of the semester. As long as you take this exercise seriously and
work on it conscientiously, striving to express yourself and
communicate to me in as clear, accurate, precise, and thoughtful a way
as possible, you should do very well with this assignment. The
final examination will be worth 22.5% of the
overall course grade.
I will consult with academic apprentices in
evaluating these exams, but other than that, I will do all the reading,
evaluating, and grading of all students’ final exams.
Formatting: Homework, Papers, and
You may handwrite homework assignments, learning and
contribution reflection papers, and the take-home final exam, as you
wish, as long as you do so neatly and legibly, but I prefer that you
type these writings. The mid-term exam you will write in class,
so this will be handwritten.
Double space what you write, keep your margins
standard, include your name on the first page, number your pages, and
staple separate pages together. Use any standard font you wish,
but make your point size 11 points or higher.
Try to follow rules and conventions of Standard
Written English as far as possible, although the key here is clarity,
coherence, precision, and specificity. Document sources that you
use beyond ones from this class, if and when you use these, in
sufficient detail so that anyone reading what you write could readily
find these sources.
If you make arrangements with me ahead of time, or
shortly after an assignment is due, because of some emergency of other
exceptional development in your life, you may turn in late work.
If not, your grade will be reduced. Sometimes problems come up; I
understand. You don’t need do every homework assignment to do
well, and I will offer you a number of opportunities to earn extra
credit to make up for work you don’t get a chance to do (on time), or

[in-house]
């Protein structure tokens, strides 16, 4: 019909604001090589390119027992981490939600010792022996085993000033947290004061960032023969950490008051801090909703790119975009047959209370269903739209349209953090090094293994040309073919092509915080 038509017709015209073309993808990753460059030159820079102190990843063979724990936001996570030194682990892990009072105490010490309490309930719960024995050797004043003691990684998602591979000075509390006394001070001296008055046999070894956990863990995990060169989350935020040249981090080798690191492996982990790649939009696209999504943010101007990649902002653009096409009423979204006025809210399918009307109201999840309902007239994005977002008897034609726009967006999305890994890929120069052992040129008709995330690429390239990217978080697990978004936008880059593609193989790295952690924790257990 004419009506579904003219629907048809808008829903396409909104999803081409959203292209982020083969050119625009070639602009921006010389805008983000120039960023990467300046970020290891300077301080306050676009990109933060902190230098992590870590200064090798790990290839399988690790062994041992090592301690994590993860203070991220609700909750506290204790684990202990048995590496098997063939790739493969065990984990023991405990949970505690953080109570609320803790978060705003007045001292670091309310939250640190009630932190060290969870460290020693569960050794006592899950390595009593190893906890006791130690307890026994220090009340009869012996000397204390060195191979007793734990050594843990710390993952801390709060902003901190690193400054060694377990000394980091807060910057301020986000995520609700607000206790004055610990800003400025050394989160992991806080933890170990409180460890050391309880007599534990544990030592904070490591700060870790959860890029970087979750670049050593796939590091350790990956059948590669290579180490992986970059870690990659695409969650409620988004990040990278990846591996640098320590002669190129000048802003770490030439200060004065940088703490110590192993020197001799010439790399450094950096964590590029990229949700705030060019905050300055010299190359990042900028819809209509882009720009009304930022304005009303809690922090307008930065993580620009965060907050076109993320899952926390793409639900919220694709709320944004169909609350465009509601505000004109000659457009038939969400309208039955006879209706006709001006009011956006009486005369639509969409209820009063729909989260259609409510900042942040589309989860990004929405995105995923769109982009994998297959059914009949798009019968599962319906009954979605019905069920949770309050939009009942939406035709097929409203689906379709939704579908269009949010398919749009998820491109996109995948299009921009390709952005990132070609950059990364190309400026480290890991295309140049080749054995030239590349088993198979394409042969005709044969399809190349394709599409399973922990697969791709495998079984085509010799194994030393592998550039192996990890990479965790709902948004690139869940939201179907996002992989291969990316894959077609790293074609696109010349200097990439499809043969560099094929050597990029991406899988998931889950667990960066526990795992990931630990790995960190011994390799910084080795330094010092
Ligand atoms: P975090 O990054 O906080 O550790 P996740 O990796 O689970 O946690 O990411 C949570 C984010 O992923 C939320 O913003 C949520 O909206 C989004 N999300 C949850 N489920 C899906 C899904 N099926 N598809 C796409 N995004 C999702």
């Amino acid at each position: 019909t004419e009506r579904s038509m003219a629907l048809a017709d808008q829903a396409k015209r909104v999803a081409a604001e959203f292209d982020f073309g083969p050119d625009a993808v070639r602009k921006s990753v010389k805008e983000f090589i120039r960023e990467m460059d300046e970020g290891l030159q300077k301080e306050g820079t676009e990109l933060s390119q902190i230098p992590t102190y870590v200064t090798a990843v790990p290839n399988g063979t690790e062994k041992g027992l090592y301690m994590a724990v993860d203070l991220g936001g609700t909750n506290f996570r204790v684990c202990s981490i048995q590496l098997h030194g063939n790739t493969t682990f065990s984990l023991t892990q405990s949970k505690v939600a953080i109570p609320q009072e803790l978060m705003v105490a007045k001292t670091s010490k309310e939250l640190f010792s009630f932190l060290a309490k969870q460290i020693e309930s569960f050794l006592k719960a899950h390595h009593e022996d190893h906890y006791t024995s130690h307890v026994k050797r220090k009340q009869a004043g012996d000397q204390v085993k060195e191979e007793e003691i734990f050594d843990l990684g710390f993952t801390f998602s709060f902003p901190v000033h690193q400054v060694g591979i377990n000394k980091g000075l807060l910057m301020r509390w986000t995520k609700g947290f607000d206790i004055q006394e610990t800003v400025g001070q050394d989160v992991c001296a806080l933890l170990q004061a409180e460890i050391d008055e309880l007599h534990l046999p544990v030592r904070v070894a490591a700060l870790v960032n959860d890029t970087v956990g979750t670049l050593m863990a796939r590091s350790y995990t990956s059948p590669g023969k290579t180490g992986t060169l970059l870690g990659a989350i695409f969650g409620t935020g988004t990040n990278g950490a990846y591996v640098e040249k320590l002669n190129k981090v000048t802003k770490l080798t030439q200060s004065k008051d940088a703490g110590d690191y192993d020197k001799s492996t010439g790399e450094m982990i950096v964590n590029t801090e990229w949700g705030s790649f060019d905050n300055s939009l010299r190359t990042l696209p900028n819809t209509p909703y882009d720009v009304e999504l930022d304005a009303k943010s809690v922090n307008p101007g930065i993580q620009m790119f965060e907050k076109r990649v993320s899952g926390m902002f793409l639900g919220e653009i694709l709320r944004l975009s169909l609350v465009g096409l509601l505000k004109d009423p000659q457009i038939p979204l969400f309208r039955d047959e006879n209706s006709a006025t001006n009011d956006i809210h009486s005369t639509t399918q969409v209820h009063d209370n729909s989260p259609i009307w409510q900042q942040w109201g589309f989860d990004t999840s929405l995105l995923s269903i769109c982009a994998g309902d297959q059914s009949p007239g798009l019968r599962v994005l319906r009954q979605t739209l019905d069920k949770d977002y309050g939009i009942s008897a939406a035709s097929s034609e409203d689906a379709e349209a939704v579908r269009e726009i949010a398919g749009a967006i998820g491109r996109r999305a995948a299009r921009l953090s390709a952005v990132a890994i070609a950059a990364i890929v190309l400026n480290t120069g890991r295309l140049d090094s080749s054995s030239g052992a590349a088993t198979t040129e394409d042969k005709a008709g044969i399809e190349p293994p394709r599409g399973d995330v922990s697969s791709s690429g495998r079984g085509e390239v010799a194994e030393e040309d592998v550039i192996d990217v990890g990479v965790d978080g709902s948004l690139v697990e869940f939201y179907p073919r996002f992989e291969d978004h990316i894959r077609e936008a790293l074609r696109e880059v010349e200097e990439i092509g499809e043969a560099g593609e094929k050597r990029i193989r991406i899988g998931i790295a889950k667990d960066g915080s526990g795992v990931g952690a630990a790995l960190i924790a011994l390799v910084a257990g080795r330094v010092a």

don’t do particularly well with.
If you are drawing from someone else’s ideas, and
these are not matters of fact, give them credit. Otherwise do
your own work; you won’t learn if you don’t, and the penalties at this
university–like most others–for students found guilty of plagiarism are
severe. Don’t risk it.
Usually when I teach this course I take students–and
friends from outside as well as inside of our English 181 class–with me
one Saturday to Minneapolis to see some films, and to otherwise hang
out and have fun. I pay for the bus. Just for coming along,
you can earn 7.5% of extra credit. We will talk
further about this class field trip as the semester proceeds.
In addition, the academic apprentices and I will
select films from the Spring 2010 weekly UWEC Campus Film Series and
from the Eau Claire Progressive Film Festival (April 16 through 25)
which we will make available as opportunities to earn extra
credit. In these cases, you’ll attend a screening, and then write
a short reflection paper on the film, following guidelines the academic
apprentices and I will give you. You will be able to
earn 1.25% extra credit for each short reflection paper you write, as
long as the academic apprentices and I agree that it represents quality
work on your part.
Finally, at the end of the semester, you and your
friends–from outside as well as inside of our English 181 class–will be
invited to a class party at my house. You will earn 2.5% extra credit just for
coming to this party. The party will take place during
finals week, on a day and at a time to be announced.
We may even offer additional extra credit
opportunities, but, as you can tell by this point, I want to give you
plenty of chances to do well in this class, including to make up for
not doing well on some assignments.
I encourage you to meet with me in conference during
office hours or at another mutually convenient time to discuss any
issue of interest or concern that you develop as a student in this
course and as a member of this class. I recognize the value of
learning that takes place in conferences; I know this can at times be
equally as important, and in fact occasionally even more important,
than what takes place in class. It also provides you an
opportunity to contribute beyond what you say in class and write for